1. Drooping And Sagging
Due to the loads on the bridge creating a downward pulling tensile force, beam bridges frequently droop and sag significantly. This impact intensifies as more weight transfer to the load on the bridge.
Bridge beams will likely slump between the piers as the downward force is exerted on the bridge’s surface.
The forces pushing up at the pier supports also influence the drooping effect. When the bridge span or load is expanded, the slumping tendency increases. In addition, over time, a bridge becomes more susceptible to collapsing if regular maintenance is not performed.
2. Span Limitation
Beam bridges are still limited by their length, even though they can span great distances. The optimum span of a beam bridge is not predetermined and can change depending on the materials employed. The material’s thickness, mass, and peak span will all have an impact.
The height of the supports may also have an impact, as they may cause the center of gravity to move outward if they are too tall to accommodate the weight of the equipment or traffic congestion.
3. Limited Deck Span
The span will naturally be constrained in size because the deck is fully supported in this category of bridge design. Because of this, most traffic-carrying beam bridges only have space for two lanes of traffic.
If four lanes of traffic must be supported, two bridges will typically be constructed rather than one. This procedure will present unique and complex infrastructure concerns, but it might still be less expensive than building a more extensive, heavy-duty bridge.
4. High Wear And Tear
Beam bridges can experience a lot of deterioration over the course of their lifetime. Beam bridges typically last 50 years or less on average. Even if the bridge is made of reinforced concrete and steel, a span that sees a lot of traffic may only last 25 years on average.
Poorly maintained bridges typically deteriorate more quickly, shortening their lifespan. Regular maintenance enhances the beam bridge’s lifespan.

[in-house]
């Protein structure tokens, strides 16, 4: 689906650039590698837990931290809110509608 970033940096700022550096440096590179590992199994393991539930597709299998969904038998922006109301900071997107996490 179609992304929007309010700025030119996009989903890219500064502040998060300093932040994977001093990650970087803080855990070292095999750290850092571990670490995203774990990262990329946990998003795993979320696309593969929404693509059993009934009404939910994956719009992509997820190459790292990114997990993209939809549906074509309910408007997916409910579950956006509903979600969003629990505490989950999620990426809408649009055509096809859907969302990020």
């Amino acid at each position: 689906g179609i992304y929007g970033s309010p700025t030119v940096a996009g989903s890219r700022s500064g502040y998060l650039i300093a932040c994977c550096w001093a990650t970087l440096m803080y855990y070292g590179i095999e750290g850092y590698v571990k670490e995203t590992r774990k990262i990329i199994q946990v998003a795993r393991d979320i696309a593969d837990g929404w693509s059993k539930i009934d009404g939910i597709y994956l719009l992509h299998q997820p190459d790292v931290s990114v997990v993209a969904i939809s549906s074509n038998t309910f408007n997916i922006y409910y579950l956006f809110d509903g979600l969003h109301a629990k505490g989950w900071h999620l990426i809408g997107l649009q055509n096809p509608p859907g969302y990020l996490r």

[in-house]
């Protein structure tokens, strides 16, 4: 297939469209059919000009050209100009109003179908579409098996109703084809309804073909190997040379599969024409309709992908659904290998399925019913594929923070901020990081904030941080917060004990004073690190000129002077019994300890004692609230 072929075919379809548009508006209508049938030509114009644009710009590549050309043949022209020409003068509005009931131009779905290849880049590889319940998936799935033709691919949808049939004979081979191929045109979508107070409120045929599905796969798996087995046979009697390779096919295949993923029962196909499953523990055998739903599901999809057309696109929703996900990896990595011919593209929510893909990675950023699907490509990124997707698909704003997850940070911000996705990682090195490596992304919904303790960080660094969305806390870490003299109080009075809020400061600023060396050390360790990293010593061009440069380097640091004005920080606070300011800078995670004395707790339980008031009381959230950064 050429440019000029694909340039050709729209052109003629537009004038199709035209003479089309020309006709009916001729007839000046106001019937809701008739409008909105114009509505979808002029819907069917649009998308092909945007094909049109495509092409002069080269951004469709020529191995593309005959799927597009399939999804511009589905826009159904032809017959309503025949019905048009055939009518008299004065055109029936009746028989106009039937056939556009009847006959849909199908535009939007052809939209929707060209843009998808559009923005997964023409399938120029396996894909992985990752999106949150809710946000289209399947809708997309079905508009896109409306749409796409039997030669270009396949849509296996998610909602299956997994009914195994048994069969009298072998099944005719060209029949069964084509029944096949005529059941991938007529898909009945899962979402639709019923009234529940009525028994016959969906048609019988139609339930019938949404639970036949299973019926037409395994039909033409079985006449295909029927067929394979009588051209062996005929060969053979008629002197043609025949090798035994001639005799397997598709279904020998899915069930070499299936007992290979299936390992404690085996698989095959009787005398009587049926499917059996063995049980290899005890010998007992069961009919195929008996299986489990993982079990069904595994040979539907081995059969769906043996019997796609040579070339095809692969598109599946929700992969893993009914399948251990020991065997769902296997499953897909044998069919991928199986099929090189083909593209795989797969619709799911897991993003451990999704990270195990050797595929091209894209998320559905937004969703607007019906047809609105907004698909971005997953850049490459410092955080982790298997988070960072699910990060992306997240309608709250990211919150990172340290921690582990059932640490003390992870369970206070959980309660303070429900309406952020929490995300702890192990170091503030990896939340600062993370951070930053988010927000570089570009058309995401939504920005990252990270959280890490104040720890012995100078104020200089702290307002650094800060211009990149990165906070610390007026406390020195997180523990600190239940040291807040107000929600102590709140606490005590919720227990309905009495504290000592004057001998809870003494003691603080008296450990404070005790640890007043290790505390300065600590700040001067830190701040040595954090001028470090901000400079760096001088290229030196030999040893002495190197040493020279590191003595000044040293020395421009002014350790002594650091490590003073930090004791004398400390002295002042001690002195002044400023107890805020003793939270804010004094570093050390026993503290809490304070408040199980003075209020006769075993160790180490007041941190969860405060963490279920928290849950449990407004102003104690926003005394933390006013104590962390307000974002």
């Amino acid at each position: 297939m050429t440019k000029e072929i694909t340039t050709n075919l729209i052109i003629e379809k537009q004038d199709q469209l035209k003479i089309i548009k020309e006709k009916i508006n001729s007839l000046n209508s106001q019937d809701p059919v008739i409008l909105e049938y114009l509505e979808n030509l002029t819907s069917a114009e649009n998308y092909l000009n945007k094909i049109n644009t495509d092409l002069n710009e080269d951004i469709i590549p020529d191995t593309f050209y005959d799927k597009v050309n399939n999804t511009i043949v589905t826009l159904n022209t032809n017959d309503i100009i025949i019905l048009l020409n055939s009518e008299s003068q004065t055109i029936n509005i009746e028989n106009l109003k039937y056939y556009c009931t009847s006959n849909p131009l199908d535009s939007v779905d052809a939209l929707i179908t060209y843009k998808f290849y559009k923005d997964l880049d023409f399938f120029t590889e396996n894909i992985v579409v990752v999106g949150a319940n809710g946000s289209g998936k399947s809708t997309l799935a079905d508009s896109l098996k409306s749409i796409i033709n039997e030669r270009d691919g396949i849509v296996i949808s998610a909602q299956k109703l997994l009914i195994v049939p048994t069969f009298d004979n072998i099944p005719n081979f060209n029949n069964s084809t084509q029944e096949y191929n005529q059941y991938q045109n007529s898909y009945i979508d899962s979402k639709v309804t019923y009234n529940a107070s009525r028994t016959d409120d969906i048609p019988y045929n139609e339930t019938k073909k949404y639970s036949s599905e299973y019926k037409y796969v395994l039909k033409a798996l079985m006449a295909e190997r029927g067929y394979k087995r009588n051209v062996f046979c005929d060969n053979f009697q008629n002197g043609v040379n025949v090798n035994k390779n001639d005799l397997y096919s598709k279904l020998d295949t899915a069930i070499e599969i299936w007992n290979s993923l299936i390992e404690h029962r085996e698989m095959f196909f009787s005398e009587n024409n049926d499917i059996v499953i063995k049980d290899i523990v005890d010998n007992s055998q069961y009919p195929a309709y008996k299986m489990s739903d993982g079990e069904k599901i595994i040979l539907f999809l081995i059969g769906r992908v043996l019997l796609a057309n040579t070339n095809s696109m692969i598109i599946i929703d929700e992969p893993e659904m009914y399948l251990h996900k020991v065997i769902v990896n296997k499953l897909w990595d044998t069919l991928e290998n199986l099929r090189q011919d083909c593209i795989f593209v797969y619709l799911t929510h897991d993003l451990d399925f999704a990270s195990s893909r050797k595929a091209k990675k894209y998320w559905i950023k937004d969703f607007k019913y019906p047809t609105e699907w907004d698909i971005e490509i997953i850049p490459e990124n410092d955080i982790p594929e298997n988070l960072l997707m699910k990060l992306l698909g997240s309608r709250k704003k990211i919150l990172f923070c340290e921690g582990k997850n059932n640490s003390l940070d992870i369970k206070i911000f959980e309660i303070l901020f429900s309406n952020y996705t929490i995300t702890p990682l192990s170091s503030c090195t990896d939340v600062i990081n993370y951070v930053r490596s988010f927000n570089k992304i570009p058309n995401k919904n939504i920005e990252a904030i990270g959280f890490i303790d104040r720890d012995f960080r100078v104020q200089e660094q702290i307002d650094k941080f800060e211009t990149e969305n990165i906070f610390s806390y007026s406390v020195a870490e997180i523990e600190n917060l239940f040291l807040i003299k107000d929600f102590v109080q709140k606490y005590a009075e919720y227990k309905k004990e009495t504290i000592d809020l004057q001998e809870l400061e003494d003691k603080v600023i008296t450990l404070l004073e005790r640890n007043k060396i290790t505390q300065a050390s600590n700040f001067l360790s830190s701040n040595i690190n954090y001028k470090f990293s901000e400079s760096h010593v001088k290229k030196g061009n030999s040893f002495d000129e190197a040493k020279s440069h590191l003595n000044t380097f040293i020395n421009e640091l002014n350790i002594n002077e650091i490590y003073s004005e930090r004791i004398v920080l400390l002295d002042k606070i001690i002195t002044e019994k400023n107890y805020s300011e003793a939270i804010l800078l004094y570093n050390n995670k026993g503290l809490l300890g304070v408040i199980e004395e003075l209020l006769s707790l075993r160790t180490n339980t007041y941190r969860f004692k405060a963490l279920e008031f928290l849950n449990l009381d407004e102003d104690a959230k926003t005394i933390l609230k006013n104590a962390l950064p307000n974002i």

5. Weakening issues with aging
Beam bridges deteriorate with age, which could pose a problem if one of the beams is compromised. An old beam bridge may crumble over a new one treated with surface coatings of varnish and sealant.
The outcome is structural destruction to the joints that keep the pieces together and fissures forming in other parts of the framework, such as at concrete abutments underneath the supports.
The more degradation there is, the greater the risk of using that bridge, so many individuals will choose not to navigate through it because their well-being is jeopardized.
6. Not Aesthetically Pleasing
Those who relish seeing new and fascinating structures are not always thankful for what the beam bridge offers. The beam’s goal is to complete a specific task successfully, not beautifully!
There are no critical aesthetic components of building works in this bridge artwork design that is required to improve its visual effect. The conventional beam bridge resembles a table.
The deck is on top, the supports are below, and the piers work to support the load. Many people consider them to be the dullest and bland bridge designs.
Although simplicity and cost-effective construction are advantages, they are not always aesthetically pleasing. This design is not architecturally interesting because it looks like any other road.
Summary (pros and cons of beam bridge)
|Simple To Assemble
|Less Environmental Impact
|Drooping And Sagging
|Limited Deck Span
|High Wear And Tear
|Weakening issues with aging
|Not Aesthetically Pleasing
Beam bridges have evolved a great deal in terms of design alternatives over the years, but the fundamental elements of this principle have not changed.
Despite their downsides, beam bridges are frequently chosen for projects where the system’s dynamics are restricted due to cost issues. A better design option is included when seismic constraints limit a structure’s ability to withstand ground shaking.
These beam bridge advantages and disadvantages show that this inexpensive and simple bridge can be feasible for areas with basic traffic arterials or impediments to navigate. However, due to design constraints, it will not be the cornerstone of a significant network.
The technological aspect of construction has not just been successful for bridges. Dams are another highly utilized construction upliftment. Check dams’ pros and cons and whether they are to hold water or more.
(Last Updated on November 10, 2022)